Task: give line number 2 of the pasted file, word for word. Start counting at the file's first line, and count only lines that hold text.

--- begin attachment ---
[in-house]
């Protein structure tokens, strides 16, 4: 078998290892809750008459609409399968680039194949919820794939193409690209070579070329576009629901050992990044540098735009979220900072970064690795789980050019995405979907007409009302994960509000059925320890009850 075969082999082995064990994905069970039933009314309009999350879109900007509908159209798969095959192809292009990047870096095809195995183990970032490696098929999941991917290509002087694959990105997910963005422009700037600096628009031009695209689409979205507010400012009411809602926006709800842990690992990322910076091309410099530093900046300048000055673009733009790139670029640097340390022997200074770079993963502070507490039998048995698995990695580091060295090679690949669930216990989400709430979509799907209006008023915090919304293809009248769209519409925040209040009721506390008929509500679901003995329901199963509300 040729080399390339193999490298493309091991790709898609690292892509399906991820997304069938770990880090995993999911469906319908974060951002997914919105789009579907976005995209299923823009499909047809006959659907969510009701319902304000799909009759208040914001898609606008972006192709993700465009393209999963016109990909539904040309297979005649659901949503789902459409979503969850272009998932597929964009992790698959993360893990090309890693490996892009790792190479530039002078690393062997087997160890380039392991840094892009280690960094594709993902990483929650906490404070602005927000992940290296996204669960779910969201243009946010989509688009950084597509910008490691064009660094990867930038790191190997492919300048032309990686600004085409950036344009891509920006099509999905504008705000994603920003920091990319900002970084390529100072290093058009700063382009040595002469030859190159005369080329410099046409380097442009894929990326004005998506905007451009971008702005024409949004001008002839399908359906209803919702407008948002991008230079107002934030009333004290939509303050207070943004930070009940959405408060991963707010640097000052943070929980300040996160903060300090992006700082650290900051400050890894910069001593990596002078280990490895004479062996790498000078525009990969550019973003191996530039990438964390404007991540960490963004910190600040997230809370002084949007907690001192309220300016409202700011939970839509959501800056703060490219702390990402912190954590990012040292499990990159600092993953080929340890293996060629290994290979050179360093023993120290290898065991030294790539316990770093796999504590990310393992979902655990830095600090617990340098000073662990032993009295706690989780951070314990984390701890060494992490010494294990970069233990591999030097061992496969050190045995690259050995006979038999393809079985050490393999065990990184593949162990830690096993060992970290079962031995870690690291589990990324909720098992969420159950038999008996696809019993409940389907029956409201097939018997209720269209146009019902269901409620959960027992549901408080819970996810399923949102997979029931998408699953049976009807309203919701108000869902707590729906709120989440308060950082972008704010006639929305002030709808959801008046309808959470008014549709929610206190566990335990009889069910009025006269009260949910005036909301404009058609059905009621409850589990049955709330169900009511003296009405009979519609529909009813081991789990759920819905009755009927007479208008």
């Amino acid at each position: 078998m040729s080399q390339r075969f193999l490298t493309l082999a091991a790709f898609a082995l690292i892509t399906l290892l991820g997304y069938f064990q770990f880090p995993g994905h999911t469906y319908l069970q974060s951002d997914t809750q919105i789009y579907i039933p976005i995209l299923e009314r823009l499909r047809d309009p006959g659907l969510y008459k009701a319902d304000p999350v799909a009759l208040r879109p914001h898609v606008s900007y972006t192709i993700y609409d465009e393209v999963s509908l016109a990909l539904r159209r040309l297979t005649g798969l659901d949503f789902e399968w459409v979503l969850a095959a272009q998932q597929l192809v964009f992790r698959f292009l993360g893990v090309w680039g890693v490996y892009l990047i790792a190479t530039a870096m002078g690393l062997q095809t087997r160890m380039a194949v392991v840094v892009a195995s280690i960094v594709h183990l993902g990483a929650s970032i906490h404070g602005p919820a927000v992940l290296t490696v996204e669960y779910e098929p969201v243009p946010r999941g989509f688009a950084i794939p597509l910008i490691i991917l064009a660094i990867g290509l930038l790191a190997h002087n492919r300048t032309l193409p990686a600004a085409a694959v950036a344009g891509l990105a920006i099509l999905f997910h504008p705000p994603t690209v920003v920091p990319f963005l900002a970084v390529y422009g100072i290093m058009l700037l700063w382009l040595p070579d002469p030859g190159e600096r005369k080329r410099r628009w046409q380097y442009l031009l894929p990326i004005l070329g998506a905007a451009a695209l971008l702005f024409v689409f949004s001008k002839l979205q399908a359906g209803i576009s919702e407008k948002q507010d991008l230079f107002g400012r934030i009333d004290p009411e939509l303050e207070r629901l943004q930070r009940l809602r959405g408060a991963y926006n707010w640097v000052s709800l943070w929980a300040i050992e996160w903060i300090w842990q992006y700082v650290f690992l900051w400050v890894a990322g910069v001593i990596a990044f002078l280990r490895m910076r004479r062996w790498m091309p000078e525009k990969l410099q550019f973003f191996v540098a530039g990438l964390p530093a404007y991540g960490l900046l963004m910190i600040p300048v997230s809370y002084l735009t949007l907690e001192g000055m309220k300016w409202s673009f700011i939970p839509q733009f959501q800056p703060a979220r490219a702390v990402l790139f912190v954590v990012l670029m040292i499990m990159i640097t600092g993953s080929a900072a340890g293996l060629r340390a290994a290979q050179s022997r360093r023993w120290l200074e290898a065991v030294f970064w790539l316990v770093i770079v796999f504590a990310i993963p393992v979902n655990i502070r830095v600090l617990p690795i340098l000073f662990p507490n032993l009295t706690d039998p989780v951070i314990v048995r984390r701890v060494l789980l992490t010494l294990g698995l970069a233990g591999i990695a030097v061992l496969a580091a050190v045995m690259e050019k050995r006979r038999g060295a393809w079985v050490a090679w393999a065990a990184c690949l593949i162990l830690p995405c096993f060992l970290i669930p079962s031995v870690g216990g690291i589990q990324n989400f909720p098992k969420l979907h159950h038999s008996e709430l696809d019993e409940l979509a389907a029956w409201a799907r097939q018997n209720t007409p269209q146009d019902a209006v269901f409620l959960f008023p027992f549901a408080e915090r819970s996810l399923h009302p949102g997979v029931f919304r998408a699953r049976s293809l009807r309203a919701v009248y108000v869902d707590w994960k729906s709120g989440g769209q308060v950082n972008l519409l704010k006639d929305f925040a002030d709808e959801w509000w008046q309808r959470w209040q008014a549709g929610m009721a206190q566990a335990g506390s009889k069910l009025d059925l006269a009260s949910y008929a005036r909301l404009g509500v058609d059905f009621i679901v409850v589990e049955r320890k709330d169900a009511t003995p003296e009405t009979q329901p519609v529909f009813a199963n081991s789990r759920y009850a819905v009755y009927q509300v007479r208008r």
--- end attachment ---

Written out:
């Protein structure tokens, strides 16, 4: 078998290892809750008459609409399968680039194949919820794939193409690209070579070329576009629901050992990044540098735009979220900072970064690795789980050019995405979907007409009302994960509000059925320890009850 075969082999082995064990994905069970039933009314309009999350879109900007509908159209798969095959192809292009990047870096095809195995183990970032490696098929999941991917290509002087694959990105997910963005422009700037600096628009031009695209689409979205507010400012009411809602926006709800842990690992990322910076091309410099530093900046300048000055673009733009790139670029640097340390022997200074770079993963502070507490039998048995698995990695580091060295090679690949669930216990989400709430979509799907209006008023915090919304293809009248769209519409925040209040009721506390008929509500679901003995329901199963509300 040729080399390339193999490298493309091991790709898609690292892509399906991820997304069938770990880090995993999911469906319908974060951002997914919105789009579907976005995209299923823009499909047809006959659907969510009701319902304000799909009759208040914001898609606008972006192709993700465009393209999963016109990909539904040309297979005649659901949503789902459409979503969850272009998932597929964009992790698959993360893990090309890693490996892009790792190479530039002078690393062997087997160890380039392991840094892009280690960094594709993902990483929650906490404070602005927000992940290296996204669960779910969201243009946010989509688009950084597509910008490691064009660094990867930038790191190997492919300048032309990686600004085409950036344009891509920006099509999905504008705000994603920003920091990319900002970084390529100072290093058009700063382009040595002469030859190159005369080329410099046409380097442009894929990326004005998506905007451009971008702005024409949004001008002839399908359906209803919702407008948002991008230079107002934030009333004290939509303050207070943004930070009940959405408060991963707010640097000052943070929980300040996160903060300090992006700082650290900051400050890894910069001593990596002078280990490895004479062996790498000078525009990969550019973003191996530039990438964390404007991540960490963004910190600040997230809370002084949007907690001192309220300016409202700011939970839509959501800056703060490219702390990402912190954590990012040292499990990159600092993953080929340890293996060629290994290979050179360093023993120290290898065991030294790539316990770093796999504590990310393992979902655990830095600090617990340098000073662990032993009295706690989780951070314990984390701890060494992490010494294990970069233990591999030097061992496969050190045995690259050995006979038999393809079985050490393999065990990184593949162990830690096993060992970290079962031995870690690291589990990324909720098992969420159950038999008996696809019993409940389907029956409201097939018997209720269209146009019902269901409620959960027992549901408080819970996810399923949102997979029931998408699953049976009807309203919701108000869902707590729906709120989440308060950082972008704010006639929305002030709808959801008046309808959470008014549709929610206190566990335990009889069910009025006269009260949910005036909301404009058609059905009621409850589990049955709330169900009511003296009405009979519609529909009813081991789990759920819905009755009927007479208008």